Rockfall Catchment Investigations for the Upper West Wall of the Valley Pit
CIM Vancouver 2016
Dr Gustavo Gonzaga (Senior Geotechnical Engineer - Piteau Associates), Mr Mathieu Veillette (Senior Geotechnical Engineer - Teck Highland Valley Copper), Mr Nick Rose (Vice President - Geotechnical - Piteau Associates)
Deep-seated toppling deformation and structural breakback along persistent moderately-dipping joint sets has resulted in reduced rockfall catchment on the upper west wall of the Valley Pit at the Teck Resource’s Highland Valley Copper (HVC) mine near Logan Lake, BC. To improve rockfall catchment conditions, a rockfall study was undertaken that included controlled rockfall field testing to allow calibration of rockfall model restitution coefficients and design of rockfall catchment measures. The calibration process utilized a statistical approach where cumulative percent rockfall retention curves from actual field tests were matched to the simulated results from rockfall modelling. The calibrated modelling results were used to forecast rockfall conditions and to develop standardized rockfall retention design charts for the Valley Pit. Revisions to the bench designs on the upper west wall have reduced rockfall hazards and greatly improved working conditions.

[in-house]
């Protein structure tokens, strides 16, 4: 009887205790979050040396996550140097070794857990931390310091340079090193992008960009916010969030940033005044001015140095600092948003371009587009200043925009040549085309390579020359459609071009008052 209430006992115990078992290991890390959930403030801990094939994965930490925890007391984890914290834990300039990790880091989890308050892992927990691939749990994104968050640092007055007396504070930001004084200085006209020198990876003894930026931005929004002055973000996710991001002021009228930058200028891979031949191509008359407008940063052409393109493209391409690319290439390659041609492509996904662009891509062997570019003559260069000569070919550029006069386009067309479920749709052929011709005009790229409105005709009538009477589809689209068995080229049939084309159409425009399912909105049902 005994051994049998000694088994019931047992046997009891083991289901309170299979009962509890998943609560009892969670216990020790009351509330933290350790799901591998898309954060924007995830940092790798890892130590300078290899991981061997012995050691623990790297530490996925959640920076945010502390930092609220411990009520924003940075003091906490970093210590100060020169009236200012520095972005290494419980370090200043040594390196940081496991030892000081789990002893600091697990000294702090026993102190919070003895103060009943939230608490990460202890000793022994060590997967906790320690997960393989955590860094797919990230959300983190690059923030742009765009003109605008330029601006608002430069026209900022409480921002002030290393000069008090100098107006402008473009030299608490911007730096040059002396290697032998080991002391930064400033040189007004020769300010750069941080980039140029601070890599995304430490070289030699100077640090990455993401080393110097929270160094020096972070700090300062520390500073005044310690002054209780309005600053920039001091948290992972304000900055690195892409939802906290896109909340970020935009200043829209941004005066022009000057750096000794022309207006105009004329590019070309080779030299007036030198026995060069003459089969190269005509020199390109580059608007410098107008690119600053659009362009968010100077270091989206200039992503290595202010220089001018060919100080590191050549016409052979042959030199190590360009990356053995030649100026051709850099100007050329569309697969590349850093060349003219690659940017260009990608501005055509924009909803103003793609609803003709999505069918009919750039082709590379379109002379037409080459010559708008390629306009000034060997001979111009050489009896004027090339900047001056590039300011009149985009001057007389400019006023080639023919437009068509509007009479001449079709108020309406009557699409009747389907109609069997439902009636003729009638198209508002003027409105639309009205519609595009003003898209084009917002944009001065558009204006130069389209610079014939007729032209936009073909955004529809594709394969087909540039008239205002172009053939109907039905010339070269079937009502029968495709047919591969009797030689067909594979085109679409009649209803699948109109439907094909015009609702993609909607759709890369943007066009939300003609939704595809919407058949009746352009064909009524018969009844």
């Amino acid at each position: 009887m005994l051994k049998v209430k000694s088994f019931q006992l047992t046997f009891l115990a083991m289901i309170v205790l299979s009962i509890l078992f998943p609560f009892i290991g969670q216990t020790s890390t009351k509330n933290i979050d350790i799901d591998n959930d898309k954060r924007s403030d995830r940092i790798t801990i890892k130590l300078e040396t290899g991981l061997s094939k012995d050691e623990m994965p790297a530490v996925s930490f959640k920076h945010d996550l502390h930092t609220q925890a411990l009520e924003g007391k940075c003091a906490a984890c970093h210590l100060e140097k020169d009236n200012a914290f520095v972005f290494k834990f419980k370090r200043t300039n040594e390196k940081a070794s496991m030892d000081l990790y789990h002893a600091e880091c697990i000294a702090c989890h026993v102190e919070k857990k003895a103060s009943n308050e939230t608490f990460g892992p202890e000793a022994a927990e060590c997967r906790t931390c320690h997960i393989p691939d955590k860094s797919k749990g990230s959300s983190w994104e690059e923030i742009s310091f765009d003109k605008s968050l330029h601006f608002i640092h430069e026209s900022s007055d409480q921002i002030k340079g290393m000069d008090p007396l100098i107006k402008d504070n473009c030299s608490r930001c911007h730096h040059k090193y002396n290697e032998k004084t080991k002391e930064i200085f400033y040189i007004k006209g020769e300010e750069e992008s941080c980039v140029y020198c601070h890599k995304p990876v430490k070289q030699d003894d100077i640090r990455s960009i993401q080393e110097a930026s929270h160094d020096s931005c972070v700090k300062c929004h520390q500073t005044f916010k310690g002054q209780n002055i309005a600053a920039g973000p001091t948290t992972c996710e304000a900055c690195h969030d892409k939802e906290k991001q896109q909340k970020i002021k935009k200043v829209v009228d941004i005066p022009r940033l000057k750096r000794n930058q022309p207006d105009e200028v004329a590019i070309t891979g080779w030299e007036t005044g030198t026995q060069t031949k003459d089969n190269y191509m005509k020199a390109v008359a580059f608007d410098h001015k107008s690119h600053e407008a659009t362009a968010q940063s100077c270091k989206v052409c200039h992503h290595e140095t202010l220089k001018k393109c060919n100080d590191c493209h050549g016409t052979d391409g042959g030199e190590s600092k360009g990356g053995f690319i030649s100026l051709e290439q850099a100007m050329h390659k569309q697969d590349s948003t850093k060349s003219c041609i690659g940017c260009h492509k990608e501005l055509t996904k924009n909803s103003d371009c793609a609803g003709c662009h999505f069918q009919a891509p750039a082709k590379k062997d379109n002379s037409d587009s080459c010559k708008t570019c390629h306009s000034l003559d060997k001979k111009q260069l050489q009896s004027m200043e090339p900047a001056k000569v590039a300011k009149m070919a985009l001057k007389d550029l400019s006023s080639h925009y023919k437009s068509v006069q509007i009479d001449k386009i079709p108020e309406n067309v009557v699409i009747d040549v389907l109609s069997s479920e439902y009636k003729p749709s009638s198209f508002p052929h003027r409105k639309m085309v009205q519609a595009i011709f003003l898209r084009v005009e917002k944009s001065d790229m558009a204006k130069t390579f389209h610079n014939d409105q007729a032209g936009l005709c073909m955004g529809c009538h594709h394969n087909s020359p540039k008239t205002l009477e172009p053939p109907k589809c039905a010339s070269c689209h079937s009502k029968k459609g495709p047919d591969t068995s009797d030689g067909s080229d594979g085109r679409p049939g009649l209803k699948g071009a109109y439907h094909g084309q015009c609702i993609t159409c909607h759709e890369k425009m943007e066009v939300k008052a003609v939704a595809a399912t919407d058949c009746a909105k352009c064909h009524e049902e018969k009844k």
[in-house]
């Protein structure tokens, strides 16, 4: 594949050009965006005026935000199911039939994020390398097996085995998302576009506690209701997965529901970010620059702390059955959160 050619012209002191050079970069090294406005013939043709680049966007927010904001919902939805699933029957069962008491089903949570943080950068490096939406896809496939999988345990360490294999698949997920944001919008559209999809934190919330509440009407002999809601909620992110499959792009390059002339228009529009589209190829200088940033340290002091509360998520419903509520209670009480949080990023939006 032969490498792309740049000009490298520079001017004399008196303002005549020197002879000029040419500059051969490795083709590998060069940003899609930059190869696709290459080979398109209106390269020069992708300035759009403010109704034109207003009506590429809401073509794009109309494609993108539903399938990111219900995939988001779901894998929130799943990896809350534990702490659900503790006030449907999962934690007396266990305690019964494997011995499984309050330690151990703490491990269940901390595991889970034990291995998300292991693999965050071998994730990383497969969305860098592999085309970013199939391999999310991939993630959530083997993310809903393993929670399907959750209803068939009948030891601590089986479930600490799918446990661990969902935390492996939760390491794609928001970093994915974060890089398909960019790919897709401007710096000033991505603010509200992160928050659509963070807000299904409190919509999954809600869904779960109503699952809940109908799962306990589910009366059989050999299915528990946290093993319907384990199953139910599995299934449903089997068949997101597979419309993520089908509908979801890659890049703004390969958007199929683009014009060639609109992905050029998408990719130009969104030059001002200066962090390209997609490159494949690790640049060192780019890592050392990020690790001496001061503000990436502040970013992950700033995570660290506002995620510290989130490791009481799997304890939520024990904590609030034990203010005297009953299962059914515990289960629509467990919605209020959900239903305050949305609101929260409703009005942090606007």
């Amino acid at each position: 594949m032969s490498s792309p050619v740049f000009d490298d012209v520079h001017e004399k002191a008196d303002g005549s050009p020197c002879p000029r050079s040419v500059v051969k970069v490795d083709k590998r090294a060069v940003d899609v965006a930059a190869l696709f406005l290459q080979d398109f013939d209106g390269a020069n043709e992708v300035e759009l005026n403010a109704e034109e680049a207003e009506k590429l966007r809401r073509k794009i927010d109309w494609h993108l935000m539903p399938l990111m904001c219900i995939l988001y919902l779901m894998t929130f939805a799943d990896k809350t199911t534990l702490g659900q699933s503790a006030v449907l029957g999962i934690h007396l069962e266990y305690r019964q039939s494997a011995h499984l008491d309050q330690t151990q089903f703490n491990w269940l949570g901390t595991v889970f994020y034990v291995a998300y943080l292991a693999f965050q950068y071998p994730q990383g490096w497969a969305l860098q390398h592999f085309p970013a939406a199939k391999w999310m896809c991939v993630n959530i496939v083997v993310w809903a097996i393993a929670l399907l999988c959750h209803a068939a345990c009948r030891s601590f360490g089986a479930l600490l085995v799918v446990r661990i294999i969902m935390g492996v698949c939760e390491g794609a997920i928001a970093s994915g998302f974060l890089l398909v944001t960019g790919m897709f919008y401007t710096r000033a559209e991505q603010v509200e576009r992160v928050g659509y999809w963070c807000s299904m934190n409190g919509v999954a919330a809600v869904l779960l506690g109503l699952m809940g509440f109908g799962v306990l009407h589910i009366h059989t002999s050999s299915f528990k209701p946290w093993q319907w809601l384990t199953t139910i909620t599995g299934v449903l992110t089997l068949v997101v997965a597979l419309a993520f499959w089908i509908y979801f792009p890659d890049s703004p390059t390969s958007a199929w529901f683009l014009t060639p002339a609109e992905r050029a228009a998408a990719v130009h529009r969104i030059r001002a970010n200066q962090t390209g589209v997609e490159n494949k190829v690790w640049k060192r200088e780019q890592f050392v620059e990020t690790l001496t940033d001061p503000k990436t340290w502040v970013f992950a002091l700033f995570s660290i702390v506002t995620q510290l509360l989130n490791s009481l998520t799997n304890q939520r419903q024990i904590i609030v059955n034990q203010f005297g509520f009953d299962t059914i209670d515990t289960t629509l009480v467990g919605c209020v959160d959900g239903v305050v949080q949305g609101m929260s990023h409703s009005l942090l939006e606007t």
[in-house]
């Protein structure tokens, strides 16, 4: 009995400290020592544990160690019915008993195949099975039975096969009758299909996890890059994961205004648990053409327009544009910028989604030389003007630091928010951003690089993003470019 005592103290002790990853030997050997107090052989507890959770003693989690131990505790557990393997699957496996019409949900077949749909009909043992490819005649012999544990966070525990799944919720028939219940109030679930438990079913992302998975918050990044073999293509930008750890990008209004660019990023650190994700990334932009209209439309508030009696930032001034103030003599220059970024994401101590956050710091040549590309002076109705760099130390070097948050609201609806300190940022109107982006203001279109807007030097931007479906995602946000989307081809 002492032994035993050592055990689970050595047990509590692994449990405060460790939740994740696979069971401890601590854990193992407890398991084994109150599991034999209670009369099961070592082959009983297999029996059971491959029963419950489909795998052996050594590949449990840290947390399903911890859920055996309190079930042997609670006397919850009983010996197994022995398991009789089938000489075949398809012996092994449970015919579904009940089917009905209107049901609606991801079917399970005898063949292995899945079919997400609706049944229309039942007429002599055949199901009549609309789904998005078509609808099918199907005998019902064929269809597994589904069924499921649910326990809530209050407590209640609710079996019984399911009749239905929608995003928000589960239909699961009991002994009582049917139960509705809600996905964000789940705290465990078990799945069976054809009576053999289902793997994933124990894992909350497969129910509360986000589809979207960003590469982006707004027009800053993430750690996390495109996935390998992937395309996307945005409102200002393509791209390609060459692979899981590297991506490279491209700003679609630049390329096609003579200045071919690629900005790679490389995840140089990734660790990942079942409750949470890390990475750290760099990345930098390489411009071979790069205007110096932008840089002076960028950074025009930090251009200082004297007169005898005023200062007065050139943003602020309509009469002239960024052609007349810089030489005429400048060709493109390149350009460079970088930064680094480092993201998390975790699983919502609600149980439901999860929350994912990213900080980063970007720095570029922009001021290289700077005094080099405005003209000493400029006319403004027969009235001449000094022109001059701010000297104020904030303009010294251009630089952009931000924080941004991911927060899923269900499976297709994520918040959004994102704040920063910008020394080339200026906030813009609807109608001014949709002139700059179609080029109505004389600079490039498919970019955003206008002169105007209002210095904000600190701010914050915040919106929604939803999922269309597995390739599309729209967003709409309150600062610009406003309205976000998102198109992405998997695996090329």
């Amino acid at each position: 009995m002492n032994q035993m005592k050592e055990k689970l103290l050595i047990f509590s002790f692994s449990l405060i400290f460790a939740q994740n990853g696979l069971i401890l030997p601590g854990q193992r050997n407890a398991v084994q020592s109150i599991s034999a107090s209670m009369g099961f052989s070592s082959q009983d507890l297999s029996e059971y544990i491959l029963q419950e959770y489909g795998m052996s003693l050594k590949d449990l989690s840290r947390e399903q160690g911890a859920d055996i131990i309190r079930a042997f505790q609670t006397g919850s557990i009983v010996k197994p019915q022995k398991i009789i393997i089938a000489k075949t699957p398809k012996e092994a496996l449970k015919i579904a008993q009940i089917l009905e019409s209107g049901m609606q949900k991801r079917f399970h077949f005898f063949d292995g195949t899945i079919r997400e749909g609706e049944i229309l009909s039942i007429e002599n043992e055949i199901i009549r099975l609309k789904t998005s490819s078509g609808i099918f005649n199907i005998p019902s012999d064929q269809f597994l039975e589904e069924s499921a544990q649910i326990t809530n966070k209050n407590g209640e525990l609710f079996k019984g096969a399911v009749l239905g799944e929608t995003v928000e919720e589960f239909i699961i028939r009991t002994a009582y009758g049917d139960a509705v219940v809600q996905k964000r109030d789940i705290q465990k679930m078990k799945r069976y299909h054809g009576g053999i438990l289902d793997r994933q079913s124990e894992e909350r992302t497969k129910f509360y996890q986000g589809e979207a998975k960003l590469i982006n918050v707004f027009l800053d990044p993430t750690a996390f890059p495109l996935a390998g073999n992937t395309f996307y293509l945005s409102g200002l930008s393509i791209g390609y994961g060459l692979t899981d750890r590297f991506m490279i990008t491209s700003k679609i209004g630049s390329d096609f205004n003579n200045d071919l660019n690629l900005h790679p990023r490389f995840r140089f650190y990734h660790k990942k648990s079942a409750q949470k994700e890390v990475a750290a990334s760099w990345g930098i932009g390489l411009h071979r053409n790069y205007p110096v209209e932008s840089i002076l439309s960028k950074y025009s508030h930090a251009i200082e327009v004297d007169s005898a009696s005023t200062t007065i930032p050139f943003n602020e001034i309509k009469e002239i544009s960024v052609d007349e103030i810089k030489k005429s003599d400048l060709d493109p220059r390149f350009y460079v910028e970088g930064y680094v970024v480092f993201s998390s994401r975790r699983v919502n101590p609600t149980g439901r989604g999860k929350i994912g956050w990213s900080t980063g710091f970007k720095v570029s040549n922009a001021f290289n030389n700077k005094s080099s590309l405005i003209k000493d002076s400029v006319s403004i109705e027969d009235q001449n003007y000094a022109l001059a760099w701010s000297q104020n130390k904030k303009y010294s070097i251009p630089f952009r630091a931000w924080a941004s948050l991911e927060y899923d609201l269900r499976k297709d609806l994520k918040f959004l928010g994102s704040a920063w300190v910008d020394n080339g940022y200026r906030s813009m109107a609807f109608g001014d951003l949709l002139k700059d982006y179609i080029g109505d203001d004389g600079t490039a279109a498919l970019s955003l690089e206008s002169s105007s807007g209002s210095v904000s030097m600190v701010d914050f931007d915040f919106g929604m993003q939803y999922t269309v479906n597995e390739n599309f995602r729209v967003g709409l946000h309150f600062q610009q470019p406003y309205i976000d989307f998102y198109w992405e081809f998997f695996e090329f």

Rockfall retention design charts developed for bench face angles (BFAs) ranging from 55 to 70° were compared to the bench catchment widths defined by the Modified Ritchie Criteria (Call, 1992). This comparison revealed that bench catchment widths assessed with the Modified Ritchie Criteria for benches without a rockfall impact berm would result in retention of about 95% for BFAs steeper than 70°, but less than 70% for BFAs less than 65°. This suggests that caution should be used when applying the Modified Ritchie Criteria to the design of benches that are subject to shallow breakback angles that may result in significant filling with debris over time, and rockfall events that are dominated by rolling.